Changing the Faces of History

As a visual learner, I automatically envision historical events as I read about them.  The vision of American history I was taught in k-12 and college classes was one almost exclusively peopled with the faces of white, middle and upper class males.  Now, as a college professor, I try to help my students see the many faces of history that have been largely hidden in many accounts of American history.  Recently, while preparing to teach a course, I compared three different outlines of African American history.  The first timeline was compiled by Scholastic publishing and posted on their website.  It’s titled “Culture and Change: Evolution of Black History” and can be found here:  The second timeline, “African American World,” is published by Public Broadcasting System,  The final timeline, “Remembered and Reclaimed,” is found on and was created by Quintard Taylor, an African American professor of American History,

While many differences exist between the timelines, one that I found particularly troubling is the varying density of events each timeline presents during corresponding historical periods. For example, let’s take the time period from 1619, which marks the arrival of the first African Americans to the colonies, and 1739 when a major slave revolt occurred in Stono, South Carolina.  On Scholastic’s timeline, the slave revolt in 1739 isn’t even included.  As a matter of fact, Scholastic’s timeline includes only two entries between 1619 and 1739.  The first is 1641 when slavery was officially legalized in Massachusetts and the second in 1662 which notes Anthony Johnson, “the first free black man in North America.”  Another entry does not appear on the timeline until 1772.  The PBS timeline is even more shocking.  In this timeline no events are listed between 1619 and 1739.  In stark contrast,’s timeline, presents 74 entries between the 1619 and 1739 slave revolt!

Let’s stop for a minute and consider how this enormous disparity between the number of events presented by and the number of events presented in the other timelines matters on a larger scale.  Scholastic is a children’s book publishing house that is often recognized by children from its book order forms and book fairs, and is a source regularly looked to by teachers, students, and parents to provide reading and educational materials.  In fact, on their website, Scholastic declares that part of its mission is to “encourage the intellectual and personal growth of all children.” (Notice they say all children!) Then we have PBS, an organization that on its website proclaims itself to be “American’s largest classroom.”  PBS airs a broad range of popular children’s programs, making it familiar to children.  Like Scholastic, PBS is a source that teachers and parents have relied on for many years to help with the education of our nation’s children.  Yet, both Scholastic and PBS present a version of American history (even in the context of their African American timelines!) which suggests that African American people accomplished little and failed to participate in significant events in American history over a span of more than a century, when there is ample evidence on’s timeline that quite the opposite is true.  This timeline makes it clear that African Americans were indeed quite active participants in this (and every) era of American history.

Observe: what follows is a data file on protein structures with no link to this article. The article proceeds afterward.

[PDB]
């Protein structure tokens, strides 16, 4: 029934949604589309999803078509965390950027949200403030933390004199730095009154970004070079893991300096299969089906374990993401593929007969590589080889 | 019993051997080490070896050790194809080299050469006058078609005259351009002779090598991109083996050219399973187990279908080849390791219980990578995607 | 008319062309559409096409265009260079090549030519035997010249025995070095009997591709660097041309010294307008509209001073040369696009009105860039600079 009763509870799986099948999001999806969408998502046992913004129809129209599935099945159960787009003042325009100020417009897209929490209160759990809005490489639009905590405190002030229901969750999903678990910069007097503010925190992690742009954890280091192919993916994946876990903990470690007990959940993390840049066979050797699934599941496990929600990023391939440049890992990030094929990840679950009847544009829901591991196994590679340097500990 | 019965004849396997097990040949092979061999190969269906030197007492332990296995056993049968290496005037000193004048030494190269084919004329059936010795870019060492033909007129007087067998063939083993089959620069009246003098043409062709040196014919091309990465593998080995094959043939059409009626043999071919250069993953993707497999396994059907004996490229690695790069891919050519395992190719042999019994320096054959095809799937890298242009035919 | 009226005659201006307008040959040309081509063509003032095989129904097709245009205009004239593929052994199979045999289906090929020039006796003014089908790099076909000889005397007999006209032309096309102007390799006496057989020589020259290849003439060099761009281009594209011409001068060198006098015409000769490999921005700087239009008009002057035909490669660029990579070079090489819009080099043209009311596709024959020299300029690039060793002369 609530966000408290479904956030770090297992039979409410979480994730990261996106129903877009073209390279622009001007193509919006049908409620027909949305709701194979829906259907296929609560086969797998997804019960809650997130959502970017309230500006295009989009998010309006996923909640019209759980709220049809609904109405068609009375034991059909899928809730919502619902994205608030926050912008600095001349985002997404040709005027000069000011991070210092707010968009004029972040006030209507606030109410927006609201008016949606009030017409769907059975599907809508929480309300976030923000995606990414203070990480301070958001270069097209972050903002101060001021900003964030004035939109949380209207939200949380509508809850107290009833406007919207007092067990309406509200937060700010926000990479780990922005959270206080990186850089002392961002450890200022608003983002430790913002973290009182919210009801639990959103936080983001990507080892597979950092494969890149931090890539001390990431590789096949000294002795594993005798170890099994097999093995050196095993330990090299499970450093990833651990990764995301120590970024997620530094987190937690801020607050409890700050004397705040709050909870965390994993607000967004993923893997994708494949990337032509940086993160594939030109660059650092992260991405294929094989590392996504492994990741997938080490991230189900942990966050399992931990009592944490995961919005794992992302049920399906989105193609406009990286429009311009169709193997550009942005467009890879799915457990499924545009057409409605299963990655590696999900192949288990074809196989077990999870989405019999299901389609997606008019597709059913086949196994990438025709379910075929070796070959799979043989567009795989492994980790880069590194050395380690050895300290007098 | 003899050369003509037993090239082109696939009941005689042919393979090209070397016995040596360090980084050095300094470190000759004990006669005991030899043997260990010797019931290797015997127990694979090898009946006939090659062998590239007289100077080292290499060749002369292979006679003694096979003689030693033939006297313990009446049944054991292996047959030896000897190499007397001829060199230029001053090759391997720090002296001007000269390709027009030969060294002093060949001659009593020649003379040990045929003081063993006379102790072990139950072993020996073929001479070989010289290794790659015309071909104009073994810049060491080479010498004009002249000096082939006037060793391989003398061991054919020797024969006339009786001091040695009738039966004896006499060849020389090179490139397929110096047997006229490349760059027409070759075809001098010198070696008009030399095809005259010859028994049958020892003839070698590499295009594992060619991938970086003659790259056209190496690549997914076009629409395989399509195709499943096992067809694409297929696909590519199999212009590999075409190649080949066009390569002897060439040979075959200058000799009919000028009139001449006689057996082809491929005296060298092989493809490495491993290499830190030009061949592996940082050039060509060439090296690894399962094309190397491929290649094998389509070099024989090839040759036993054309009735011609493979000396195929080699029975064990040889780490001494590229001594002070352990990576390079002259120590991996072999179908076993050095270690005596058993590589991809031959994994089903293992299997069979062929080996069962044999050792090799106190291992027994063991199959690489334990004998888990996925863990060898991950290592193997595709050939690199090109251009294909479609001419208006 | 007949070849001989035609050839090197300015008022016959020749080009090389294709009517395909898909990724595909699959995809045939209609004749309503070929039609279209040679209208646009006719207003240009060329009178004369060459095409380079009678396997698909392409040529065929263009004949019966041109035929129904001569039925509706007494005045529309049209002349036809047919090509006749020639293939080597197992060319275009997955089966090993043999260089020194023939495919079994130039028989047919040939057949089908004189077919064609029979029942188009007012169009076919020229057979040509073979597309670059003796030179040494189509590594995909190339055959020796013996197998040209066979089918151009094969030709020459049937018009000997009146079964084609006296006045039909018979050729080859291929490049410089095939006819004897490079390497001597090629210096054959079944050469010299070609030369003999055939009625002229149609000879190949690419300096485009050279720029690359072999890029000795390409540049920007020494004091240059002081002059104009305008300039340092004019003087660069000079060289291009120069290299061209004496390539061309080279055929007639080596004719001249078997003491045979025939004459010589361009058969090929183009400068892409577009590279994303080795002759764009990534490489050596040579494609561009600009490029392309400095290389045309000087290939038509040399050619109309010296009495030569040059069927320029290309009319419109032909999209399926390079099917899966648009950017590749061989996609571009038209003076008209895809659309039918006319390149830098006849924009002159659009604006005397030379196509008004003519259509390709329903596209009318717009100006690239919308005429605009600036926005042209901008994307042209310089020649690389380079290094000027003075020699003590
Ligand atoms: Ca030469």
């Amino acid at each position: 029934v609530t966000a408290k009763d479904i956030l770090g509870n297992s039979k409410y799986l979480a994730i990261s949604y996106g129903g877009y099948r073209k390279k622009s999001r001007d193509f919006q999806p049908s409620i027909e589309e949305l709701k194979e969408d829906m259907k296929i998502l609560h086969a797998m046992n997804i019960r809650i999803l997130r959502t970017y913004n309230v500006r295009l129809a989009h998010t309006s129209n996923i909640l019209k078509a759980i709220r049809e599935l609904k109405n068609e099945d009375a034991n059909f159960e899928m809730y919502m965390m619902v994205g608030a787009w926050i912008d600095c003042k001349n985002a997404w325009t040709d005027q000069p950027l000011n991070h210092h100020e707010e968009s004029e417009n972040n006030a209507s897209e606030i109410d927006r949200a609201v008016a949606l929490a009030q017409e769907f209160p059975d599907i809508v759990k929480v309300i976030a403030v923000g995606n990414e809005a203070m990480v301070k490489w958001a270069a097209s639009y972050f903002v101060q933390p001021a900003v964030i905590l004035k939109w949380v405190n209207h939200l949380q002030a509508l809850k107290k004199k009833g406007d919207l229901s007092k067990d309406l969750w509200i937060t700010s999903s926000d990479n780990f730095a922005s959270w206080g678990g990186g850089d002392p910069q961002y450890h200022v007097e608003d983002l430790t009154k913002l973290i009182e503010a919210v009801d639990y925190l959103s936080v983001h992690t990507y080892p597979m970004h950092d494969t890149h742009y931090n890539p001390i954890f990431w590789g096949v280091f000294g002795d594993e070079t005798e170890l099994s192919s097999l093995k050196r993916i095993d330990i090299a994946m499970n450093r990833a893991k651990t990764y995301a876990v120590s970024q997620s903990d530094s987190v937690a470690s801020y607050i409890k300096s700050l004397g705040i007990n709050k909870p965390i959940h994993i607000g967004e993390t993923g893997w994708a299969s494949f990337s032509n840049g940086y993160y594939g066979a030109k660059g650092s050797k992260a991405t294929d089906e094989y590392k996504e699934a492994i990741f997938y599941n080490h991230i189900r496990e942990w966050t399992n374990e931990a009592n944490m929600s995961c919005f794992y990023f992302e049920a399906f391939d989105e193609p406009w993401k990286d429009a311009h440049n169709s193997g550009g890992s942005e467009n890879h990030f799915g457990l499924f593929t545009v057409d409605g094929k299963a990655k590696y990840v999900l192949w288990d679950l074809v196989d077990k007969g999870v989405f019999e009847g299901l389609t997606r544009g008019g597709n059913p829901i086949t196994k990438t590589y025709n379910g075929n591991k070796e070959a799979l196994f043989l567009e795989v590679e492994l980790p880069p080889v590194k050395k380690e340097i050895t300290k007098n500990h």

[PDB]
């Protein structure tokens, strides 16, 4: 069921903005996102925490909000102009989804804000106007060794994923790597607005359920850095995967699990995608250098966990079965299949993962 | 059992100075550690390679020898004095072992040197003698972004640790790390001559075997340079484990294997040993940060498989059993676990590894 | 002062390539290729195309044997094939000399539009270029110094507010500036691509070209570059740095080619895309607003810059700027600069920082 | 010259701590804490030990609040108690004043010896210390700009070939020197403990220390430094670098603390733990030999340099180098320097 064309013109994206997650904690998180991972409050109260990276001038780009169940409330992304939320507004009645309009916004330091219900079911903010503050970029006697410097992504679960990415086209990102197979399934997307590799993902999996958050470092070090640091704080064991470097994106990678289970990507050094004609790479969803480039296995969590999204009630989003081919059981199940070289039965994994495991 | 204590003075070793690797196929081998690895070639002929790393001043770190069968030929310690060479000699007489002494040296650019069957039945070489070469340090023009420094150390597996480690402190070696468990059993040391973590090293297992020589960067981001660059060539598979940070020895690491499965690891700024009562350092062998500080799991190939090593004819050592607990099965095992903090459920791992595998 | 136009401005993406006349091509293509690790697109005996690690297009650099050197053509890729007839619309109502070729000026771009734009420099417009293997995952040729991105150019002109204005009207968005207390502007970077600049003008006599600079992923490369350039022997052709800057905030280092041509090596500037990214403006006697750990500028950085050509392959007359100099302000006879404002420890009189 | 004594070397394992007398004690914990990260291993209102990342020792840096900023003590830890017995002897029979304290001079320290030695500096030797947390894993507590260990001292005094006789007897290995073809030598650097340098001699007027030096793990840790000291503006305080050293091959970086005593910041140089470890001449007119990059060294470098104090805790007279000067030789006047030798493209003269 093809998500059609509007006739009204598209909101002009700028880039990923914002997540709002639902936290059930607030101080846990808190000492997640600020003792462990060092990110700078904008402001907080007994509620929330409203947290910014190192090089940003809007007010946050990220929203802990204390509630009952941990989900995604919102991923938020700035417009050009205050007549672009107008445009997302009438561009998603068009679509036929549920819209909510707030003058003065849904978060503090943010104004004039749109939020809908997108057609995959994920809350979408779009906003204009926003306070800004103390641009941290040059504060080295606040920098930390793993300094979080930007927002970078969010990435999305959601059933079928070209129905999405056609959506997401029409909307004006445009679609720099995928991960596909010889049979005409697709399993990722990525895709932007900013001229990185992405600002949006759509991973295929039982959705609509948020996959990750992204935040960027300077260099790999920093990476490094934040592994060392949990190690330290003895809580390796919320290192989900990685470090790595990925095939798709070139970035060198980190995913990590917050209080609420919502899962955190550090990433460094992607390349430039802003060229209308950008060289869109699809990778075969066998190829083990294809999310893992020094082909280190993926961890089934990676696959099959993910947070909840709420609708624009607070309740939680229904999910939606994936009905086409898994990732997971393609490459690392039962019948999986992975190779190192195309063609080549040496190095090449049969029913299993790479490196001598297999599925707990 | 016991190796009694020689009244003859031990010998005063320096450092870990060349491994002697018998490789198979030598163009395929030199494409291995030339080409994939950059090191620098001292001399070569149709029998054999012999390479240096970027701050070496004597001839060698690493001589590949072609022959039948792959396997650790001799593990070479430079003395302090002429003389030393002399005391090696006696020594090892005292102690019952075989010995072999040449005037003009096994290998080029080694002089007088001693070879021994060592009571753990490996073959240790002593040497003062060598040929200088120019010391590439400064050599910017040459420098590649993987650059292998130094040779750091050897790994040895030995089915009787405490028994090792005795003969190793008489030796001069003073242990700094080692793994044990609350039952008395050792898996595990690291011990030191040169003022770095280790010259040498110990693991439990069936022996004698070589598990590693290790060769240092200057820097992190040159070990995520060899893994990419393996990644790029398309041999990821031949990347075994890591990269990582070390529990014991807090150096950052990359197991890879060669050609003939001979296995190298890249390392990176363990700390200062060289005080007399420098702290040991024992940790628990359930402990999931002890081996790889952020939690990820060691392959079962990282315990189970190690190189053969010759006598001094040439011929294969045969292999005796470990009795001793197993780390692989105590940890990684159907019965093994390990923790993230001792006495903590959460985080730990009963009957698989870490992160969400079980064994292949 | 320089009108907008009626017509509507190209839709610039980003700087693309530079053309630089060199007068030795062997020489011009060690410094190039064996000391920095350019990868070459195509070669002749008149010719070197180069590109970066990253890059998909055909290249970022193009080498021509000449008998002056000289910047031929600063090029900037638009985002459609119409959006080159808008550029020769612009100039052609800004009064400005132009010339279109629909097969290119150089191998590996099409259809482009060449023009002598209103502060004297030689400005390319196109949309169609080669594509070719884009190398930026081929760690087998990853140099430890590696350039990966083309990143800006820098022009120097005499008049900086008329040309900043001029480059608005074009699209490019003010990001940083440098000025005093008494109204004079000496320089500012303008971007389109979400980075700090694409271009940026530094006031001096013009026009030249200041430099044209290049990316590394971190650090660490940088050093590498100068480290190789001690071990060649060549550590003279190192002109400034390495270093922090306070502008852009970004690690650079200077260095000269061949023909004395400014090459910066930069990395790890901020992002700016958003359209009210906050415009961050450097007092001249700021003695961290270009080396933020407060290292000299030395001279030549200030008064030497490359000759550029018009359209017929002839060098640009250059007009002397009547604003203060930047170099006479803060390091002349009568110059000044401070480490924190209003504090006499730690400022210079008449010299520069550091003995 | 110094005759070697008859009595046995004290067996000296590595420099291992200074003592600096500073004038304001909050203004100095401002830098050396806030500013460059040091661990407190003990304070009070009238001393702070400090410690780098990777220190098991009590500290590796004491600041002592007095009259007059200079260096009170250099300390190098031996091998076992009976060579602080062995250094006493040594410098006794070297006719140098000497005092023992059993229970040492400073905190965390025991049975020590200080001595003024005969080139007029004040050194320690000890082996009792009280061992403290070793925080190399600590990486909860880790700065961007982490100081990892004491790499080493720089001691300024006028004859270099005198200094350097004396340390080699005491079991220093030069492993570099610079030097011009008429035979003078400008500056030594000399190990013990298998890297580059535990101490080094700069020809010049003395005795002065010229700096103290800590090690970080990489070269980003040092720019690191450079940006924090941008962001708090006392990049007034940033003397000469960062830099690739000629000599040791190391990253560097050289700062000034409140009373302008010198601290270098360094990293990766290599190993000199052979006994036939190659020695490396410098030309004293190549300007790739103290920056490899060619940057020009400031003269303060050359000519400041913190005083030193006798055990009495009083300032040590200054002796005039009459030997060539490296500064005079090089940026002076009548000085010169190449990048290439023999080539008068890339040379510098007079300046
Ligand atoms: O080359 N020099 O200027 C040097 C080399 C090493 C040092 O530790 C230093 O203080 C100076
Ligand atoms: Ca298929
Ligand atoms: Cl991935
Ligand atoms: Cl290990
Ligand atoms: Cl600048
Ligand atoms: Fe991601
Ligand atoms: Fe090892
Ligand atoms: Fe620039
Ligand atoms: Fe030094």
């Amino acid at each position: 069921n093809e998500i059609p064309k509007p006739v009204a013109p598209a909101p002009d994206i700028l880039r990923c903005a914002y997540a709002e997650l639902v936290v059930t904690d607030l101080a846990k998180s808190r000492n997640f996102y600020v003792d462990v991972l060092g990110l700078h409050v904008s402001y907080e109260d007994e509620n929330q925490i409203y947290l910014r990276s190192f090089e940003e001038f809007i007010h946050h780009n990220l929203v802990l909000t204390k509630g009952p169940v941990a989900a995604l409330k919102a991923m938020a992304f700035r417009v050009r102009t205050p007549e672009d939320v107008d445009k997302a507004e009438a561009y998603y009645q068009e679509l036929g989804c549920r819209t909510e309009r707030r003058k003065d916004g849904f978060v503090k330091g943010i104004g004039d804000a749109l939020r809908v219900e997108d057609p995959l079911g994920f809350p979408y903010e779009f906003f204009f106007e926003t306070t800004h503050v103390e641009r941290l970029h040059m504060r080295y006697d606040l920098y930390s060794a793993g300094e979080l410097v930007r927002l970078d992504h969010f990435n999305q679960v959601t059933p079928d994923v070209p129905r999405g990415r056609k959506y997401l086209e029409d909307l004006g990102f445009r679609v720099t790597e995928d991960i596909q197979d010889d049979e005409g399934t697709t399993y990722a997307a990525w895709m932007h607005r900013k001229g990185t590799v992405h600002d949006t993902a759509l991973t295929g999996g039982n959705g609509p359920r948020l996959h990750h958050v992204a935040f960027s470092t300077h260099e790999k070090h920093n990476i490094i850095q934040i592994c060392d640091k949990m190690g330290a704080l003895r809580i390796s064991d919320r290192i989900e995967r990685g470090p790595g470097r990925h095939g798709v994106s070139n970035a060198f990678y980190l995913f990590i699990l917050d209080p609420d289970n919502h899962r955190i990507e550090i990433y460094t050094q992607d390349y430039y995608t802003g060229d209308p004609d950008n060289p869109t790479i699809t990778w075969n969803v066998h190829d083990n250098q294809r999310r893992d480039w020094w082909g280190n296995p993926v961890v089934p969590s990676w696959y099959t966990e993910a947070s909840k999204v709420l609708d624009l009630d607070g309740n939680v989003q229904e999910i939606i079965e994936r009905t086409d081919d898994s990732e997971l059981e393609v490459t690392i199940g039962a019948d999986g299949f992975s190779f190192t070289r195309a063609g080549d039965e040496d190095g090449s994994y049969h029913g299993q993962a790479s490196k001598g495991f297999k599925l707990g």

This discrepancy matters.  In “Tales from Two Textbooks,” Terrie Epstein evidences how the differences between multiple versions of historical accounts are significant because they “have implications for citizenship education” (n.p.).  Depending on how the historical account is told and whose stories are included in the telling, Epstein reminds us, historical accounts have the ability to empower or disempower specific groups of people, especially those considered “minorities” (n.p.).

Considering whose stories are included in an historical account and, more importantly, how they are included becomes increasingly significant when we consider that most moments of historical note occurred in “contact zones.”  In “Arts of the Contact Zone,” Mary Louise Pratt defines the contact zone as a “term to refer to social spaces where cultures meet, clash, and grapple with each other, often in contexts of highly asymmetrical relations of power, such as colonialism, slavery, or their aftermaths as they are lived out in many parts of the world today” (n.p.).  Because contact zones are places of “highly asymmetrical relations of power,” the accounts of what occurred in these places often include only the stories of those who have the most power.  And thus mainstream historical accounts tend to discount the contributions, efforts, and lives of participants with less power—as can be seen in Scholastic and PBS’s timelines.

For me, this means that it is time for all of us to embrace’s motto—“Reclaim and Remember”—and help to change the “faces” included in our tellings of American history.




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